If you're in the market for one of the best audio interfaces under $200/£200, you might be quite surprised at the quality of the models you can get. We’ve tested a range from big audio hitters including SSL, Audient and Focusrite for this buyer's guide. And pretty much all the interfaces in our round-up offer exceptional sonic quality considering their relatively low prices.
With two-hundred notes, you can now also expect to get decent additional features as well as that great sound quality. Indeed most of the interfaces in this guide go well beyond the very basic connectivity you get just by spending double digits. Those cheaper interfaces will offer you one or two inputs and outputs to allow you to record voice and instrument into your DAW and play the results out to some decent speakers. Up the budget to 200 bucks, as we have here, and you can expect extras like decent software bundles, better input quality (for better recordings), and extra inputs to allow you to record more than one instrument or voice simultaneously.
We’ve listed all of the main specifications like audio recording quality and the number of ins and outs, but also detailed some of the software bundle highlights as these could be important in your buying decision. There’s extra buyer's advice below so you can skip to the bottom if you want to know more about interface options and how we test audio interfaces. Now, before we get into the detail of each interface, we’ll pick our favourites.
Best audio interfaces under $200/£200: MusicRadar’s Choice
The Presonus Studio 24c won out in our budget audio interface buyer's guide and is still one of the best low-priced option here. It offers superb sound quality and comes with a well-stocked bundle of software audio tools.
However, now we've upped the budget to $200/£200/€200, we can get some additional sonic clout and connectivity from some of the biggest names in music production. SSL makes arguably the best mixing desks used in studios the world over. Its SSL 2 interface offers some of the sonic quality from these desks for silly money.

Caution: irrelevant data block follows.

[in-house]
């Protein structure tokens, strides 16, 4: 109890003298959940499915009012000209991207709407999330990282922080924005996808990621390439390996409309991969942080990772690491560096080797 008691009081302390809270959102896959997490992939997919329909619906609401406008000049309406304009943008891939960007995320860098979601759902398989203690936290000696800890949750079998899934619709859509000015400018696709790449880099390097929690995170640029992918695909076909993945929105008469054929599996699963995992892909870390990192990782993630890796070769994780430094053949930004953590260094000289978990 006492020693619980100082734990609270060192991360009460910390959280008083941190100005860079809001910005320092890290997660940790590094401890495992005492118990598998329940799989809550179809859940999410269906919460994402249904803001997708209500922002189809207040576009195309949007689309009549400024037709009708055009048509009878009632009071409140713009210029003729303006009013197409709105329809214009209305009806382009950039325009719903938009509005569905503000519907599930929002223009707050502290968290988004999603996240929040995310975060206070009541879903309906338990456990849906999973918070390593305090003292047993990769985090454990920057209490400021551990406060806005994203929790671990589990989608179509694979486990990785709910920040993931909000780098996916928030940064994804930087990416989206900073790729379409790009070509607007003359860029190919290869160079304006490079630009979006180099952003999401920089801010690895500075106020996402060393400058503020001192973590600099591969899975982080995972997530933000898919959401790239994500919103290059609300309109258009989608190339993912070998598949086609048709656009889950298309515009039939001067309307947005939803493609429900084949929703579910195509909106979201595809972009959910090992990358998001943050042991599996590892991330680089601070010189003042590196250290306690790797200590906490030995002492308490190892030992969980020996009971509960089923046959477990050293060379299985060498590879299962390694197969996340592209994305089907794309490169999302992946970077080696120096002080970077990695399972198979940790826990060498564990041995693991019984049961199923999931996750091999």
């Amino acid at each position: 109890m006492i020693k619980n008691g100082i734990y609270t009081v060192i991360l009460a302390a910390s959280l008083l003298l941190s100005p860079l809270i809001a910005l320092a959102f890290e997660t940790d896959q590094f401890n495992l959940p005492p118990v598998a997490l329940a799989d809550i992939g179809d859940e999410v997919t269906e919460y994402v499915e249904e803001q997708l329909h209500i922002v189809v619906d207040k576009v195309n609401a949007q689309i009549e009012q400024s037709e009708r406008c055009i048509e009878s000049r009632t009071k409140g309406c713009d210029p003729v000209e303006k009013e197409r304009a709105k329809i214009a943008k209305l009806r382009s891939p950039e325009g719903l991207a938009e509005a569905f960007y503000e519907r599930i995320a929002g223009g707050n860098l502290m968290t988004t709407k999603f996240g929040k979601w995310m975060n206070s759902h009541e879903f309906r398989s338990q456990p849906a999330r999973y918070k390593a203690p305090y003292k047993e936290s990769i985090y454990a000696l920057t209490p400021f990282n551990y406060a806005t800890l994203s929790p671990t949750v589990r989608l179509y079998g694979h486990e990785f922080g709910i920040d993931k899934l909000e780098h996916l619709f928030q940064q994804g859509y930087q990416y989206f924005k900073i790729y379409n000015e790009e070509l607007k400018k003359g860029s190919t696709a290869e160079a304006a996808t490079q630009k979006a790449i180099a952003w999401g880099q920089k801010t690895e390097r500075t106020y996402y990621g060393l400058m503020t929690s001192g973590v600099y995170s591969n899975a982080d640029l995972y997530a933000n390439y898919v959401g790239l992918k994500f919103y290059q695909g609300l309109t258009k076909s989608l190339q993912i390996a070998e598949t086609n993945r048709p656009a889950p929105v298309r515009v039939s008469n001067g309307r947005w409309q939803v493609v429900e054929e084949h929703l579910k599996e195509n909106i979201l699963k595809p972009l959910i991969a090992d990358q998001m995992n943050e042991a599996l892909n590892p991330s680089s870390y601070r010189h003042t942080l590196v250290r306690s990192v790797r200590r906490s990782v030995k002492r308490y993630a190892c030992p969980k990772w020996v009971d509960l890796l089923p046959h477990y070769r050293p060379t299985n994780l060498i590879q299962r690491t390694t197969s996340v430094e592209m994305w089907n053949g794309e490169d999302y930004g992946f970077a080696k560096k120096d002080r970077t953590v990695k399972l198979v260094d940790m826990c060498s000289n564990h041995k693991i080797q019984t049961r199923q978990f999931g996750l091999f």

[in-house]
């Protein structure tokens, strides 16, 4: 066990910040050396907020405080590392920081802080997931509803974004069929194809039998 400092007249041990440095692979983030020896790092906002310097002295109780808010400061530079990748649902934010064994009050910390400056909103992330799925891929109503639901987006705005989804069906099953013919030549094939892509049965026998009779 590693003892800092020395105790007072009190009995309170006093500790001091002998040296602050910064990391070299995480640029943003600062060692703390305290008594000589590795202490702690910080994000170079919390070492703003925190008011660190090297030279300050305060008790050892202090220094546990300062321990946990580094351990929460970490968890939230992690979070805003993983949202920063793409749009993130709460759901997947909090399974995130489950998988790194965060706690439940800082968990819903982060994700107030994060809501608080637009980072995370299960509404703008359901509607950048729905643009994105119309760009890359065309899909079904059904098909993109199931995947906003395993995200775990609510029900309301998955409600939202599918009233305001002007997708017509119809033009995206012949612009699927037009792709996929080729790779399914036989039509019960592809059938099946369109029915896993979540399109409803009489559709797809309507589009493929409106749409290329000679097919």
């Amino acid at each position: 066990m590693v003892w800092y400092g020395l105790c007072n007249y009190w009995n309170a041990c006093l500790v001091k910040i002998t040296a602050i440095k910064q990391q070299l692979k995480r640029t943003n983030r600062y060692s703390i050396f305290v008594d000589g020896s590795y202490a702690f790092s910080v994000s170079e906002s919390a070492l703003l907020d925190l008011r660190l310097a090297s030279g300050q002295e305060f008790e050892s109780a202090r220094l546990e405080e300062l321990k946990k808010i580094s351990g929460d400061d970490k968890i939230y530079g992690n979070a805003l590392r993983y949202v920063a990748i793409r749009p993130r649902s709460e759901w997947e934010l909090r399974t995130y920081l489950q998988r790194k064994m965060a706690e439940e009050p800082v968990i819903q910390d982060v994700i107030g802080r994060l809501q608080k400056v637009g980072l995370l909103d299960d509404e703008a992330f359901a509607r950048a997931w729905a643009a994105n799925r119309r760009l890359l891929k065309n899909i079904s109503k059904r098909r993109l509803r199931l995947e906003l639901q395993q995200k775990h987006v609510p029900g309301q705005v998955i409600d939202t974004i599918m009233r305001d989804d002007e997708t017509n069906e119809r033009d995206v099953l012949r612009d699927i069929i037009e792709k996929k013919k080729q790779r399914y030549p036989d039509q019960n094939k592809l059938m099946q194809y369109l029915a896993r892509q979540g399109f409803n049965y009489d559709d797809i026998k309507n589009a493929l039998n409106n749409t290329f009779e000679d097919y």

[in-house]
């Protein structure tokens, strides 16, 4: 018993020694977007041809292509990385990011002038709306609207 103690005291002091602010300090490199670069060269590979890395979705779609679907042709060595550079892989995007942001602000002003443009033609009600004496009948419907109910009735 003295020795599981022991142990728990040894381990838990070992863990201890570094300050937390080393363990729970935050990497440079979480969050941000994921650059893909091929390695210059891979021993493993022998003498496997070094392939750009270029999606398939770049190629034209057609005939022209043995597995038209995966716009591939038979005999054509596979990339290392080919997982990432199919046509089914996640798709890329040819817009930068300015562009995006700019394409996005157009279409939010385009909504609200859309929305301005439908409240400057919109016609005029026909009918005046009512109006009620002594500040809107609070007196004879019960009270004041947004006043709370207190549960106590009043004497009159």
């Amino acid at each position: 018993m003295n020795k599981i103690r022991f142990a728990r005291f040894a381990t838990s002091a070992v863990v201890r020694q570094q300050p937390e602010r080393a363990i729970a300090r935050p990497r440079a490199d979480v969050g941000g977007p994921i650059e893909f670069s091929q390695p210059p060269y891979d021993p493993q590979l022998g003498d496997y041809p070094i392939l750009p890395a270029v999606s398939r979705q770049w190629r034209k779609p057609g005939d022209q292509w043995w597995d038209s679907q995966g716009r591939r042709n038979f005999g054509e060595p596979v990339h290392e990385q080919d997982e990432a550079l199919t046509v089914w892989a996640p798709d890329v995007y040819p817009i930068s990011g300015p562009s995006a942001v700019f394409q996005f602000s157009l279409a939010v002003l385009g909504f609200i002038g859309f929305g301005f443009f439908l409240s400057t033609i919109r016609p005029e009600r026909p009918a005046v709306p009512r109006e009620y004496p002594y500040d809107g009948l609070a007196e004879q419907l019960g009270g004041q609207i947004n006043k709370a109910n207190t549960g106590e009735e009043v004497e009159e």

Audient too has made some excellent studio desks and has similarly delivered some of their flavour in its audio interface range. Our favourite, though, is the Audient EVO 8 which offers an amazing amount of connectivity for the price. Universal Audio has made some great audio gear over the years too, and its Volt range delivers some of that expertise at a great price.
Finally, in what is a very crowded part of the interface market, Focusrite delivers some of the best connectivity with its Scarlett 4i4 3rd Gen, right at the top end of our budget range.
Best audio interfaces under $200/£200: Product guide
The compact Evo range was launched at the NAMM Show 2020 to much acclaim.
You’ll find two combi mic/line inputs around the back of the EVO 4, and one instrument level input at the front for connecting guitar or bass (which then overrides the first input around the back). The more expensive EVO 8 doubles the inputs to four.
Two speaker-outs complete the connections and a central main dial controls the level of that output, plus a number of other levels determined largely by which buttons on the top of the panel you press. These are 1 and 2 (for the input levels), and output (bottom right) plus a final button that means the dial adjusts the mix between the input and DAW. Using the headphone socket means the main dial controls this level. EVO 8 allows two people to monitor with studio headphones.